There’s something admirable about truly stepping out on your own, as your own person. You’re leaving behind that helping hand, that “co-sign,” and pursing your dreams, able to stand without the crutch. Los Angeles native Jhene Aiko has gained the support of numerous high-level, high-visibility artists, such as Drake, Childish Gambino, No-ID (producer and label boss at Artium/Def Jam), as well as TDE representatives (and former frequent collaborators) Kendrick Lamar and Ab-Soul. With the excellent Sail Out and some notable features, Aiko’s breathy vocals and sprite-like magnetism have gained a considerable following, creating a demand that’s grown exponentially over the last three years. In a very bold and courageous move, she has decided to use her debut album, the soul-bearing Souled Out, as her first foray as a truly standalone act.

The spaced out “Limbo Limbo Limbo” features loose, scattered bass lines and drums with the rhythm set more in tune with her voice than maintaining a certain measure. The track becomes an immediate indicator that Aiko intends to center the album on her emotion, and not any other way. Her voice will be the leader in this particular, very personal dance. The intimate, mid-tempo “W.A.Y.S” shines as a dedication to her daughter and brother, Miyagi, who passed away after a bout with brain cancer. Going with another common motif, in finding the appropriate strength through struggle, the Thundercat/Clams Casino co-production contains subtle nuances, which accentuate the lightness of her voice.

Slow-rolling and ethereal, “To Live and Die” features vocals from Cocaine 80s, as one of the few tracks that could be played in your ride (on a low volume). The well-written “It’s Cool” maintains a slight Portishead feel, with the production making excellent use of lyric isolation. Aiko’s vocals are grounded, as she puts the onus of the progression of her relationship on the object of her desire – here, we are in the midst of the album’s inner story arc. On the very next track, there has been a massive, somewhat confusing, change in said relationship; from a relaxed courtship with no immediate pressure, to Aiko running her object of desire off the rails. Her pain (from an unannounced event) runs deep, as she proceeds to attacking his parents for failing in a multitude of ways.

“Wading” uses her ability to present multiple meanings, while trying to, presumably, pull her mystery man into making a choice, asking, “Should I be wading for you?” The single “The Pressure” features more multi-meanings, centered on both the pressures of her profession, as well as dealing with her relationship. While she clearly wants him in her life, she’d like to sidestep the bullshit he’s coming with. In “Brave,” a track in line with Sade’s previous production, she’s in no state to maintain the relationship in truly healthy way, and informs him of this reality. However, she challenges him to stay the course, and see if she’s worth the headache, and heartache, inevitably forthcoming.

The album’s most heart-felt offering, “Promises,” features her daughter, Namiko, on the first chorus. Aiko’s exceptional lyrical ability cuts through, as an earnest and emotional dedication to her daughter and her brother. “Pretty Bird (Freestyle)” could be continuation of “Comfort Inn…,” as an acknowledgement of past pain and suffering, but with recognition of possible revival and rebirth that could be for the object of her desire, or the person she sees in her mirror. No I.D. provides strong production and Common delivers a standout verse on this, one of the best tracks on the album. One of the bonus tracks on the deluxe issue, “Blue Dream”, finds Aiko now becoming completely enveloped inside the dreamy haze of attraction. She finds her own personal truth, through his filter. Now, this could hold a double meaning, either with this mystery man, and the notable strain of bud she smoked during the creation of the tracks.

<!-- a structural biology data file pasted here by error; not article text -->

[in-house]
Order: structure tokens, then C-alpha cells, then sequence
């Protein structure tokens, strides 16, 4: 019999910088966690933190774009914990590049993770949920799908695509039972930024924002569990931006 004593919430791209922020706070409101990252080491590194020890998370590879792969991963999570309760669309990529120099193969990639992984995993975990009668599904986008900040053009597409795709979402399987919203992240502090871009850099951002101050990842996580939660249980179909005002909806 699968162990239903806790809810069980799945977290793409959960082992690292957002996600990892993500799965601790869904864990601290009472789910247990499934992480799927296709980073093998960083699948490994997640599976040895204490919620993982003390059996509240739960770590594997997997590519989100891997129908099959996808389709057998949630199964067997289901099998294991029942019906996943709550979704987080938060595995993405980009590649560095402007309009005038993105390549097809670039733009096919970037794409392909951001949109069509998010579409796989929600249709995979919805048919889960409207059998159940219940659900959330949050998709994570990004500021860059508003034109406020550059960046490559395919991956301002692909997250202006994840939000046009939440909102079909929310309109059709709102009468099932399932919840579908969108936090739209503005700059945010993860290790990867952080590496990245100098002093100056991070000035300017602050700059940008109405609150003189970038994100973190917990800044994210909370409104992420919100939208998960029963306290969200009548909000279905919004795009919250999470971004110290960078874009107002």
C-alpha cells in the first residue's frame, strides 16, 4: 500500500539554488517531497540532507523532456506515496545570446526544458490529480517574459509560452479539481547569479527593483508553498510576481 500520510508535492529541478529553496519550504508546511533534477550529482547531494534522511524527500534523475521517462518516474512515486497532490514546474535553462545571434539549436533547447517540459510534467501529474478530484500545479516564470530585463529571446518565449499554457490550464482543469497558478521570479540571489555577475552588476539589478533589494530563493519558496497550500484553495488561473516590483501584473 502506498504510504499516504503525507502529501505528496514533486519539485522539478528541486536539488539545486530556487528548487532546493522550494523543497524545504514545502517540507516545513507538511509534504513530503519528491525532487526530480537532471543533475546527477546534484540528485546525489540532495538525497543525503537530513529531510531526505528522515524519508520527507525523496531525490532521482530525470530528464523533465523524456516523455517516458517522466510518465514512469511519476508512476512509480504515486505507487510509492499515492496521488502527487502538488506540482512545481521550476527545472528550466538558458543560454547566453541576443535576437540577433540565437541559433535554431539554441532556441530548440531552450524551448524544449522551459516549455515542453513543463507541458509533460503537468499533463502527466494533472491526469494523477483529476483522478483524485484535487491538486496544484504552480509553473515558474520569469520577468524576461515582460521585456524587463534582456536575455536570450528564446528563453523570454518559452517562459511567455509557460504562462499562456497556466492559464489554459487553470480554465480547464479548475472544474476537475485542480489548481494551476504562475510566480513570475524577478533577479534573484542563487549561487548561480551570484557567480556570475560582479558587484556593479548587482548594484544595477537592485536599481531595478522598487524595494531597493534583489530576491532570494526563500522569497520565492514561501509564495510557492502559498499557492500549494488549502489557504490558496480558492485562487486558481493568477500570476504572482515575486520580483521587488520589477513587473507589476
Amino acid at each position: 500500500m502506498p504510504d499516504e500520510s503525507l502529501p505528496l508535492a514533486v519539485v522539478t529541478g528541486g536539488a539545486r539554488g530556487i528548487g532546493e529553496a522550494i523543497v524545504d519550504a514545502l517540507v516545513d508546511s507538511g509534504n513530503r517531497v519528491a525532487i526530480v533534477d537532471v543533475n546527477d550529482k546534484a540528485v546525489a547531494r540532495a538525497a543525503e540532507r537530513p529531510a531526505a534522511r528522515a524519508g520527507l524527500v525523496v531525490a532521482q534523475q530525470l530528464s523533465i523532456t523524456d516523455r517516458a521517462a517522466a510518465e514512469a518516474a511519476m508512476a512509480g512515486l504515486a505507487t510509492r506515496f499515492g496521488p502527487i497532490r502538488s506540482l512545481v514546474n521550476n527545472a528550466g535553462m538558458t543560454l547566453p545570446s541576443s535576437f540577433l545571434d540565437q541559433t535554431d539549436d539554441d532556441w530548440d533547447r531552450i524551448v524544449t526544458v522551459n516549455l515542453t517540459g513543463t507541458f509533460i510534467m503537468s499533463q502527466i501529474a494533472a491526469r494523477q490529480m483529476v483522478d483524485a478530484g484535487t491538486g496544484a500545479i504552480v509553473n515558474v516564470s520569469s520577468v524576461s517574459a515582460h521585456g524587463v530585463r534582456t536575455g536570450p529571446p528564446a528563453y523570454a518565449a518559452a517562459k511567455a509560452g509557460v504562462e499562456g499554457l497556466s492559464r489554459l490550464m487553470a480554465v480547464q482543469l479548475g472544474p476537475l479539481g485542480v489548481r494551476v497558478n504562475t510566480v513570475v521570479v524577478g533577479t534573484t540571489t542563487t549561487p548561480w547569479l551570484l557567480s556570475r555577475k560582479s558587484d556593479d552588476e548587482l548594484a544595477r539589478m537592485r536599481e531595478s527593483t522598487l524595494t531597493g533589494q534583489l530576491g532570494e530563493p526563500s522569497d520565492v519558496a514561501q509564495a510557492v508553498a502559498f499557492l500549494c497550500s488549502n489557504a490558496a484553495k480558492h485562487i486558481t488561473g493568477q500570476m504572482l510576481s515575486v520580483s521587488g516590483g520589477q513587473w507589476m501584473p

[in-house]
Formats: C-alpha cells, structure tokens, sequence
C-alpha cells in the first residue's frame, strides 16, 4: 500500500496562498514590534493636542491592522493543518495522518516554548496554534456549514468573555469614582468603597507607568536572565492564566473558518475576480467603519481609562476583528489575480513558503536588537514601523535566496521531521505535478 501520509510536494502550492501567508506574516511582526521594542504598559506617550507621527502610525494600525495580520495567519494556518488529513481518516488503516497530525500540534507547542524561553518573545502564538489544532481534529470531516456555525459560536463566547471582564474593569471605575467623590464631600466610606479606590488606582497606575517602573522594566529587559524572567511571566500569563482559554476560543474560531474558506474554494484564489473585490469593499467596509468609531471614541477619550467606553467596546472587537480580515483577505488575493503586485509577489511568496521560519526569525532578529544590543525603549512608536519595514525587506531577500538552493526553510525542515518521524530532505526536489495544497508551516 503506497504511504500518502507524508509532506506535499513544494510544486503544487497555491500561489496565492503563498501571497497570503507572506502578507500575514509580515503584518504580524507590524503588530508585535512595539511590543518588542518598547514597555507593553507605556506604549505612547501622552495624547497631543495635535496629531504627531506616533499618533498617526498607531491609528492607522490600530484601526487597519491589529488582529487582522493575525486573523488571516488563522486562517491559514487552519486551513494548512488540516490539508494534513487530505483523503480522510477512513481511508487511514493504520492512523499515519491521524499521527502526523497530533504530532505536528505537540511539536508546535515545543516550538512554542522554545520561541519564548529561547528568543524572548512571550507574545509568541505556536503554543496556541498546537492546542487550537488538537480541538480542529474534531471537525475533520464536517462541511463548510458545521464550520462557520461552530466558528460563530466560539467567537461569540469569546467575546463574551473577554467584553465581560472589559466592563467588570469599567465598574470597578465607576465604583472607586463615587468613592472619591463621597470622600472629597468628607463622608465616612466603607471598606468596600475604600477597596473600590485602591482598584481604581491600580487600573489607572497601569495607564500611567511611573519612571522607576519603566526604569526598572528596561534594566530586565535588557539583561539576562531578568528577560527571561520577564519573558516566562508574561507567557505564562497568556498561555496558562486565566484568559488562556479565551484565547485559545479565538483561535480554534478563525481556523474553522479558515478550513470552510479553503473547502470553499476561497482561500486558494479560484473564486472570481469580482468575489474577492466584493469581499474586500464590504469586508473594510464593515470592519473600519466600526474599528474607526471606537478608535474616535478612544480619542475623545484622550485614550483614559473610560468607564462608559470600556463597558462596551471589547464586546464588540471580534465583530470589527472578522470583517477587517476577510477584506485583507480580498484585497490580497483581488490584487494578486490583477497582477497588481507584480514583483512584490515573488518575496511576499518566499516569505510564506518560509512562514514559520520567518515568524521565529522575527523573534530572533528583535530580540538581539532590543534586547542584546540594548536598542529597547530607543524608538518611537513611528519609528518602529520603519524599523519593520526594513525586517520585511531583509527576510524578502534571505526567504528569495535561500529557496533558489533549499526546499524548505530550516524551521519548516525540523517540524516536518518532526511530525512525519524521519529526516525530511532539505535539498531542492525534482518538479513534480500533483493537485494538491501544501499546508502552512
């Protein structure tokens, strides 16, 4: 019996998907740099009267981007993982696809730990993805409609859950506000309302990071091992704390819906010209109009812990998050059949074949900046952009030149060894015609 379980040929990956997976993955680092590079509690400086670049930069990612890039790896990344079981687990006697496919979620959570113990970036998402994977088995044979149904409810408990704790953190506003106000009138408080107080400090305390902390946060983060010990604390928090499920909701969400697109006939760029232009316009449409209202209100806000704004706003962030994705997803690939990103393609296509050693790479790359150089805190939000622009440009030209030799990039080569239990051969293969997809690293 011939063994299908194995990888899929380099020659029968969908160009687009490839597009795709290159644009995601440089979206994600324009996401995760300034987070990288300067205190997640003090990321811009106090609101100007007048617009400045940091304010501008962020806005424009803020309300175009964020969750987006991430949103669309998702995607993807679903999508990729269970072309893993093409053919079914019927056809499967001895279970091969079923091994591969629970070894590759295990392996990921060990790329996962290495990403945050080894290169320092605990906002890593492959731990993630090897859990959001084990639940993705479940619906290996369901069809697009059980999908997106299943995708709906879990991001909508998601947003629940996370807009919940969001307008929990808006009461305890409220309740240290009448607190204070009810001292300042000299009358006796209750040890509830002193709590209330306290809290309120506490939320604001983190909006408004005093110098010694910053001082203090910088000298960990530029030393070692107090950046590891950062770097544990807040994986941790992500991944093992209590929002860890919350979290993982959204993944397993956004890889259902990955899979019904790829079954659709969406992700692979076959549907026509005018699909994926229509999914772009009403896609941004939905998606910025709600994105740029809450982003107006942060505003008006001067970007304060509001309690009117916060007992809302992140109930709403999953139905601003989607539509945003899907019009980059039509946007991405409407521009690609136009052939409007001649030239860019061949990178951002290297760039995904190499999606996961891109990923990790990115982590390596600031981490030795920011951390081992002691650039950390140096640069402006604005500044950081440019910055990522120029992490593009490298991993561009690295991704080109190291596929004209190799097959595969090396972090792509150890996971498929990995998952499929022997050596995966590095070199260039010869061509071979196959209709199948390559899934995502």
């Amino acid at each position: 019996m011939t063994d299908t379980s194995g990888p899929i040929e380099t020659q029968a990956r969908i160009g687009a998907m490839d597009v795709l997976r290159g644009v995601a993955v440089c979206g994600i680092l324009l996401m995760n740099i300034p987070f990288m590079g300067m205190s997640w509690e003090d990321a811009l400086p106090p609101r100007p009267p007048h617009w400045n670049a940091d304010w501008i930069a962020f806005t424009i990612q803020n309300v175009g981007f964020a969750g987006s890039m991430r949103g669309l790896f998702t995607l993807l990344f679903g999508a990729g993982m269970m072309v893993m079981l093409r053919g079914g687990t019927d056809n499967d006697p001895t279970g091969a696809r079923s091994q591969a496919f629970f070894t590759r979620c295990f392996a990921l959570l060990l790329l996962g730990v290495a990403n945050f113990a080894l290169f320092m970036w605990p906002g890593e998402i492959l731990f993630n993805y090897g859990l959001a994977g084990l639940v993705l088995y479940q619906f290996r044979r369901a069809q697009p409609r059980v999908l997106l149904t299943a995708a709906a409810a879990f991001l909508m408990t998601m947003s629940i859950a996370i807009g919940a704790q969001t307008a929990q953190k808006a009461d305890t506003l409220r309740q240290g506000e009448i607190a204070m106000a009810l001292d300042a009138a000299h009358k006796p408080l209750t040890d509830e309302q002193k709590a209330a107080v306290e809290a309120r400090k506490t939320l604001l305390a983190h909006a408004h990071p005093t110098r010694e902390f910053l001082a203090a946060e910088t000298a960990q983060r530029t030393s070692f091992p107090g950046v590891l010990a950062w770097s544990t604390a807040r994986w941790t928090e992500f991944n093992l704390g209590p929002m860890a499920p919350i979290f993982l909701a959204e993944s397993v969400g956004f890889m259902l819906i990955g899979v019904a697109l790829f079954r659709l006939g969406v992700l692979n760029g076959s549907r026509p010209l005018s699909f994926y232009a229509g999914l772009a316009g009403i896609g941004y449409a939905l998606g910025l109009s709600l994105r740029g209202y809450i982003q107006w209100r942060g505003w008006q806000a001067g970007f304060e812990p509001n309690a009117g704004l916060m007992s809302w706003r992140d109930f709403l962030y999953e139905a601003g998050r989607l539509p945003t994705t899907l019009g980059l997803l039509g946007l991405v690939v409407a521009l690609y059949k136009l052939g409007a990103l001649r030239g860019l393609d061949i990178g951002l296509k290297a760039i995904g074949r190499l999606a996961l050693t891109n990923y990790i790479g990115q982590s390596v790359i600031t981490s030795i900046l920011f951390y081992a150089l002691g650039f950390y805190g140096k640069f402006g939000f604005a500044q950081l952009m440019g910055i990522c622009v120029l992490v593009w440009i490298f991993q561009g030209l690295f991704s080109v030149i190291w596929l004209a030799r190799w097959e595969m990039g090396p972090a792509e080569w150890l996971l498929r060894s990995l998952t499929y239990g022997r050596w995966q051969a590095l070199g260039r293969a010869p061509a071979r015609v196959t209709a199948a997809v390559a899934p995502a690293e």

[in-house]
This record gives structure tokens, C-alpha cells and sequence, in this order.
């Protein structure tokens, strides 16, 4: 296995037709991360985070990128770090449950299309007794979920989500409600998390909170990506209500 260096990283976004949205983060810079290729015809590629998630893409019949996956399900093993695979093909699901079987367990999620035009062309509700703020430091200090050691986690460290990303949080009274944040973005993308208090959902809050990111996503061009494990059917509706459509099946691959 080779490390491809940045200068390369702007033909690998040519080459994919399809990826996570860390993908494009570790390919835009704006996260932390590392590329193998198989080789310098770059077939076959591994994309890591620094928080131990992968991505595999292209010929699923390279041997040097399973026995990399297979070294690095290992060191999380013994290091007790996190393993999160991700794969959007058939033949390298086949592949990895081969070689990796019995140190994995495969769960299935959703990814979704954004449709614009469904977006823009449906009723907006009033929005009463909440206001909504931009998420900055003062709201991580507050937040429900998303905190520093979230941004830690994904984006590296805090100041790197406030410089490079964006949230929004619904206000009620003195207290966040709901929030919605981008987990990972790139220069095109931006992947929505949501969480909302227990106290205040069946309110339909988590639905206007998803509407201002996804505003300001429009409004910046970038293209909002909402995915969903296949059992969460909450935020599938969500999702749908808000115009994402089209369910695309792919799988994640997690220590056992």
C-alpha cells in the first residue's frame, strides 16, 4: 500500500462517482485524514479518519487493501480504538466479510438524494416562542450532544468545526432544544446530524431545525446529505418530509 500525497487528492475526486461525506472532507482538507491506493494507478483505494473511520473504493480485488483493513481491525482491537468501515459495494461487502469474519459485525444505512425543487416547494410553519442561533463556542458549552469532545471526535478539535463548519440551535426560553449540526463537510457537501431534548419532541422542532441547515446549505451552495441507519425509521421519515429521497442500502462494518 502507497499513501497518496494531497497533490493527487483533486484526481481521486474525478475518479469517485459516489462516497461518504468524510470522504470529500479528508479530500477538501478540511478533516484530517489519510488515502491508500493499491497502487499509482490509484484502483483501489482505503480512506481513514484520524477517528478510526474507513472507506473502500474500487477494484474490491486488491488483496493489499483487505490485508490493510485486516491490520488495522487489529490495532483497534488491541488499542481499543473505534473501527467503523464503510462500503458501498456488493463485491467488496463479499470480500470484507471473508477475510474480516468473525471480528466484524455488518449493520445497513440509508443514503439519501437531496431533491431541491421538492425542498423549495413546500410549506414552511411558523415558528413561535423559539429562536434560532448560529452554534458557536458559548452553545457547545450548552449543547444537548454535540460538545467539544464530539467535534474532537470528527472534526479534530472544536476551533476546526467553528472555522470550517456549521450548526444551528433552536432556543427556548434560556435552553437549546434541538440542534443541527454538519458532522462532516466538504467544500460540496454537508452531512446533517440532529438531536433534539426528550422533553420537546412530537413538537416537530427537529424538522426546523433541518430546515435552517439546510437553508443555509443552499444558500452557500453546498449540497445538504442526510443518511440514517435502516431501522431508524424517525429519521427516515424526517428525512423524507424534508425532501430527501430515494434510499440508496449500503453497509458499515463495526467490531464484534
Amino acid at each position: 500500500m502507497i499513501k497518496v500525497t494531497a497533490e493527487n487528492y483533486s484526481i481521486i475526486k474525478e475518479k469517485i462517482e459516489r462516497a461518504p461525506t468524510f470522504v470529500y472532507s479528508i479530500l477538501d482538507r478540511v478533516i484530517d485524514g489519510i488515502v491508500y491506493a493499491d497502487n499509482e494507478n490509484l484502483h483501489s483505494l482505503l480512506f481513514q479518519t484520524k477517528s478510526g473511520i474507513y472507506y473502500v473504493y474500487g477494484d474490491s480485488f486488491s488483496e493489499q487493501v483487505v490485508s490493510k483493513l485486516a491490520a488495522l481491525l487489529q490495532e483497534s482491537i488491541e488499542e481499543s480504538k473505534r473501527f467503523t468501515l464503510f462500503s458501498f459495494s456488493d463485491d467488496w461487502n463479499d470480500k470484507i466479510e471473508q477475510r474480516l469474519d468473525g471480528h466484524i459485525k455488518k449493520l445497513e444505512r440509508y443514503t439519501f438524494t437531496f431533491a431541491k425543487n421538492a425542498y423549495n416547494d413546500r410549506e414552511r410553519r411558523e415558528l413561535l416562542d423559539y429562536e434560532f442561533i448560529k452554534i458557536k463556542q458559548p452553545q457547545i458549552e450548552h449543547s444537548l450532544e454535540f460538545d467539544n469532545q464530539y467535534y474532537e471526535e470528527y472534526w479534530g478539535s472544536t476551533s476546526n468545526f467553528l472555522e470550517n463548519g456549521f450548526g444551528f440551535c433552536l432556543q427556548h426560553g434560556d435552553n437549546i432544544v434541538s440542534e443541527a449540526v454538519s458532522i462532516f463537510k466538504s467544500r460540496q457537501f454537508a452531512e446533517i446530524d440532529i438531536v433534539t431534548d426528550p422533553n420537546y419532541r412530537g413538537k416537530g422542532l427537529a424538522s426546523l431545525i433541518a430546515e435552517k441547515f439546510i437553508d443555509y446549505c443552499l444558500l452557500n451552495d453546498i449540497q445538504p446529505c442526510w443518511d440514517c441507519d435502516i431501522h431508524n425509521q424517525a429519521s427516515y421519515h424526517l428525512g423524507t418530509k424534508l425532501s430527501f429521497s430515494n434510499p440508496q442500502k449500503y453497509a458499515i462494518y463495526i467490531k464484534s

The album isn’t without faults, specifically with “Spotless Mind,” that titter into the area of monotonous "singer-songwriter.” A remembrance of better times, a grateful Aiko waxes nostalgic on “Eternal Sunshine.” Unfortunately, it stalls the album somewhat, muddling the momentum. While not an extreme negative, the production ends up, in large part, on the same plane as her voice, preventing the necessary contrast present in those stronger tracks. These parallels happen throughout the album, leaving it a little flat and inexpressive.

Songwriting will always be Aiko’s calling card, as she’s not going to be the chart-busting diva, over-singing with each track she is presented with. Preferring a more delicate approach, Aiko shows herself capable of holding her own, shining her own light. Could she have benefitted from more features? Perhaps. However, lack of features would not have held the album back, anymore than the aforementioned production already had. Aside from some predictable “wow” moments with the songwriting, the album leaves the listener less excited than he or she may have been following the smoothed out but vibrant Sail Out. While it does have a few intriguing high notes, Souled Out isn’t particularly remarkable as a whole.

There have been some comparisons to Sade, which are premature and lazy, with the main difference being the British chanteuse's eminence of highbrow class and reticence for the spotlight, only releasing material and touring when equipped to come out of hiding (often from plain sight.) Aiko’s soft and nurturing disposition should not be confused for reservation – her aura is front and center, for everyone to see and feel. Given she isn’t being positioned specifically as a singles artist to begin with, she will be afforded more opportunities in creating a more dynamic and diverse collection of songs.